IDEAS home Printed from
   My bibliography  Save this article

Agent Street: An Environment for Exploring Agent-Based Models in Second Life




Urban models can be seen on a continuum between iconic and symbolic. Generally speaking, iconic models are physical versions of the real world at some scaled down representation, while symbolic models represent the system in terms of the way they function replacing the physical or material system by some logical and/or mathematical formulae. Traditionally iconic and symbolic models were distinct classes of model but due to the rise of digital computing the distinction between the two is becoming blurred, with symbolic models being embedded into iconic models. However, such models tend to be single user. This paper demonstrates how 3D symbolic models in the form of agent-based simulations can be embedded into iconic models using the multi-user virtual world of Second Life. Furthermore, the paper demonstrates Second Life's potential for social science simulation. To demonstrate this, we first introduce Second Life and provide two exemplar models; Conway's Game of Life, and Schelling's Segregation Model which highlight how symbolic models can be viewed in an iconic environment. We then present a simple pedestrian evacuation model which merges the iconic and symbolic together and extends the model to directly incorporate avatars and agents in the same environment illustrating how 'real' participants can influence simulation outcomes. Such examples demonstrate the potential for creating highly visual, immersive, interactive agent-based models for social scientists in multi-user real time virtual worlds. The paper concludes with some final comments on problems with representing models in current virtual worlds and future avenues of research.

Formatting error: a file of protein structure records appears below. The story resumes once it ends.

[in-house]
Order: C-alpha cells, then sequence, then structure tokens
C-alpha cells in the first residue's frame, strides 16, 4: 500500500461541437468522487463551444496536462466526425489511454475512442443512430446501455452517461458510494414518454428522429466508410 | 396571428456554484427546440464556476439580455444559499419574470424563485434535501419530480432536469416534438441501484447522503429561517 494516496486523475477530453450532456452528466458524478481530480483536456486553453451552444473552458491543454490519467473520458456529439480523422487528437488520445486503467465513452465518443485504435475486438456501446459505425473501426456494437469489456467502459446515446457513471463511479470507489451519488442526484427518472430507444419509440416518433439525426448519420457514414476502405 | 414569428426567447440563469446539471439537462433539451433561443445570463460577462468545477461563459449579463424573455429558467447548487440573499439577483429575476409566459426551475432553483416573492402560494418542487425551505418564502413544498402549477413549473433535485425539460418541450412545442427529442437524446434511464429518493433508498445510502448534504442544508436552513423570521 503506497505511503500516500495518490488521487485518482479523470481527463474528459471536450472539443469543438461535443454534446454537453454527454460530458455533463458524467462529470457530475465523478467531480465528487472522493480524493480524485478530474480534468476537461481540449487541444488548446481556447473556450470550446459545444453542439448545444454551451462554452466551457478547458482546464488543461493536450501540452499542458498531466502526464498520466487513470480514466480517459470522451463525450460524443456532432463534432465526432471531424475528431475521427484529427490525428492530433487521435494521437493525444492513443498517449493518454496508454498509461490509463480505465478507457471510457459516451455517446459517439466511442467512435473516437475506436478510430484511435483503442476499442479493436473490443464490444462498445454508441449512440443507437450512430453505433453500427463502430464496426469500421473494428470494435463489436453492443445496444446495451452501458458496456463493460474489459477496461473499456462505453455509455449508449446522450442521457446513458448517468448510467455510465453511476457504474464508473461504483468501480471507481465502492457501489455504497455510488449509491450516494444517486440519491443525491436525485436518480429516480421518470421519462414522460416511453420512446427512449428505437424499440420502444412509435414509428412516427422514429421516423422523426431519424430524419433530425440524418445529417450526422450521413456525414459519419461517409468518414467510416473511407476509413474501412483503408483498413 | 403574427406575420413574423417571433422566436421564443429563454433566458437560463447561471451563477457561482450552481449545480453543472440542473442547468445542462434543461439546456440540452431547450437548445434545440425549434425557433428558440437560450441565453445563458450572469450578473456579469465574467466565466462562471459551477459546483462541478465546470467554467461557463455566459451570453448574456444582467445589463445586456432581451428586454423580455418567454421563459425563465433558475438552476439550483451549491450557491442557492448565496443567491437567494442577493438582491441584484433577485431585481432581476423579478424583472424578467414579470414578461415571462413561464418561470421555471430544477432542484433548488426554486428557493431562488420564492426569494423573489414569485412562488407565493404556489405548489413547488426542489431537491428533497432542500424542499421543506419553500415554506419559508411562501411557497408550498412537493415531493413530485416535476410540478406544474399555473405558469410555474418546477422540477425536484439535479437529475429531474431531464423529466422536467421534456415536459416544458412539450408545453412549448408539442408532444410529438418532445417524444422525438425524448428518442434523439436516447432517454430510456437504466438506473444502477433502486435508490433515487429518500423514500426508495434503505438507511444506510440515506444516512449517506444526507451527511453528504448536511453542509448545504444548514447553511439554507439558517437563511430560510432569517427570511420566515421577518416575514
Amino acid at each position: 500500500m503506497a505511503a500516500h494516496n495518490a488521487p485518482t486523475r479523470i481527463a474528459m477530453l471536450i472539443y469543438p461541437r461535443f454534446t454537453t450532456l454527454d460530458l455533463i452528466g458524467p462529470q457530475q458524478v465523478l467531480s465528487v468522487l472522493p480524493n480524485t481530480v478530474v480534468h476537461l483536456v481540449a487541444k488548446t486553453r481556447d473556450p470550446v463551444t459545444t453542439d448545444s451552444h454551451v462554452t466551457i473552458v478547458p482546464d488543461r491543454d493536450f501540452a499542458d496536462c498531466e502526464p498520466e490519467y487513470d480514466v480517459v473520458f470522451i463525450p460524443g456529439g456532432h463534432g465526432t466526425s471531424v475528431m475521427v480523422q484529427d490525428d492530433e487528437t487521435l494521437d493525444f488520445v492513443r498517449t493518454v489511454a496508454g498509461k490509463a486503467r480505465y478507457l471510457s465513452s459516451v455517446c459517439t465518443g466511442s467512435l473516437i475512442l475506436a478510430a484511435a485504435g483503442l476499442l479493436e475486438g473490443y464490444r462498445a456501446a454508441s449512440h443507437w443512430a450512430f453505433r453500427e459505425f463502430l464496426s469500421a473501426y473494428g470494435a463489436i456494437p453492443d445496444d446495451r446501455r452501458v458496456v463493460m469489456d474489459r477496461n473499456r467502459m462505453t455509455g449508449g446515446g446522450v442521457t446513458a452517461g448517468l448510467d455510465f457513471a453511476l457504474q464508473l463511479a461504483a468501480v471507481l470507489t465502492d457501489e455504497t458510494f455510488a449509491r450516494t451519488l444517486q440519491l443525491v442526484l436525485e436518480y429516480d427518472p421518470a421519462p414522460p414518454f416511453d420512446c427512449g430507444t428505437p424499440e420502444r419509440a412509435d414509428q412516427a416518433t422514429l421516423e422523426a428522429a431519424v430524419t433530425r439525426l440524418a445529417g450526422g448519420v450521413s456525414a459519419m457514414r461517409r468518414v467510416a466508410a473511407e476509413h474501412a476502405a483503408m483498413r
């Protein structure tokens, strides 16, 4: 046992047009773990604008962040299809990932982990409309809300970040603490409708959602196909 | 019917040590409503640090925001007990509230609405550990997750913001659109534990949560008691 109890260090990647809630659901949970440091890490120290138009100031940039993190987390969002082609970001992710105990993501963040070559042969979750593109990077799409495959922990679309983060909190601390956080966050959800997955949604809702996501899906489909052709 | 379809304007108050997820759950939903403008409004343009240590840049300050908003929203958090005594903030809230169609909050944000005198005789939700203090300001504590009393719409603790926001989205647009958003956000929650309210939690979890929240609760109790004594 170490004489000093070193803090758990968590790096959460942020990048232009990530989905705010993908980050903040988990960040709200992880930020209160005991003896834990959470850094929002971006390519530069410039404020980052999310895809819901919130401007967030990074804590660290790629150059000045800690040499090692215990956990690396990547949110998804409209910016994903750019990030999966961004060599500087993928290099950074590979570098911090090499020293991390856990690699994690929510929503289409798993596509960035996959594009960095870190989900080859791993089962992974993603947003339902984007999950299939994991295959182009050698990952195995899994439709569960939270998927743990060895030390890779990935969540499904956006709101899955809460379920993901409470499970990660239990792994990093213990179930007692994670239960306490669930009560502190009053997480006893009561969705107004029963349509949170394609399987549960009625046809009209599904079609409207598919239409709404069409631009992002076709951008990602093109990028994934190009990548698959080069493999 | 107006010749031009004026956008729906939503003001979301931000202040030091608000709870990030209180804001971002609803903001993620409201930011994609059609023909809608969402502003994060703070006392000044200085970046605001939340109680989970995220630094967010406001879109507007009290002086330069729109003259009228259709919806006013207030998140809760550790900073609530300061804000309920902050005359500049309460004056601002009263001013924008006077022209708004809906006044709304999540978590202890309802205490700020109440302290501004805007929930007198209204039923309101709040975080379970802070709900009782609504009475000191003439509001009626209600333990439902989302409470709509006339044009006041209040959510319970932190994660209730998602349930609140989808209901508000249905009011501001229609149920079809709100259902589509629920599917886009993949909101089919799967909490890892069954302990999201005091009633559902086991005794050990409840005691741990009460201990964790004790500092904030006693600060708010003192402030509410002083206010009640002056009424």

Suggested Citation

  • Andrew Crooks & Andrew Hudson-Smith & Joel Dearden, 2009. "Agent Street: An Environment for Exploring Agent-Based Models in Second Life," Journal of Artificial Societies and Social Simulation, Journal of Artificial Societies and Social Simulation, vol. 12(4), pages 1-10.
  • Handle: RePEc:jas:jasssj:2008-81-2

    Download full text from publisher

    File URL:
    Download Restriction: no

    References listed on IDEAS

    1. Cory Ondrejka, 2007. "Collapsing Geography (Second Life, Innovation, and the Future of National Power)," Innovations: Technology, Governance, Globalization, MIT Press, vol. 2(3), pages 27-54, July.
    2. Joshua M. Epstein, 2007. "Agent-Based Computational Models and Generative Social Science," Introductory Chapters,in: Generative Social Science Studies in Agent-Based Computational Modeling Princeton University Press.
    3. Daniel Kornhauser & Uri Wilensky & William Rand, 2009. "Design Guidelines for Agent Based Model Visualization," Journal of Artificial Societies and Social Simulation, Journal of Artificial Societies and Social Simulation, vol. 12(2), pages 1-1.
    4. Hoogendoorn, S. P. & Bovy, P. H. L., 2004. "Pedestrian route-choice and activity scheduling theory and models," Transportation Research Part B: Methodological, Elsevier, vol. 38(2), pages 169-190, February.
    5. Joshua M. Epstein & Robert L. Axtell, 1996. "Growing Artificial Societies: Social Science from the Bottom Up," MIT Press Books, The MIT Press, edition 1, volume 1, number 0262550253, July.
    Full references (including those not matched with items on IDEAS)


    All material on this site has been provided by the respective publishers and authors. You can help correct errors and omissions. When requesting a correction, please mention this item's handle: RePEc:jas:jasssj:2008-81-2. See general information about how to correct material in RePEc.

    For technical questions regarding this item, or to correct its authors, title, abstract, bibliographic or download information, contact: (Flaminio Squazzoni). General contact details of provider: .

    If you have authored this item and are not yet registered with RePEc, we encourage you to do it here. This allows to link your profile to this item. It also allows you to accept potential citations to this item that we are uncertain about.

    If CitEc recognized a reference but did not link an item in RePEc to it, you can help with this form .

    If you know of missing items citing this one, you can help us creating those links by adding the relevant references in the same way as above, for each refering item. If you are a registered author of this item, you may also want to check the "citations" tab in your RePEc Author Service profile, as there may be some citations waiting for confirmation.

    Please note that corrections may take a couple of weeks to filter through the various RePEc services.

    IDEAS is a RePEc service hosted by the Research Division of the Federal Reserve Bank of St. Louis . RePEc uses bibliographic data supplied by the respective publishers.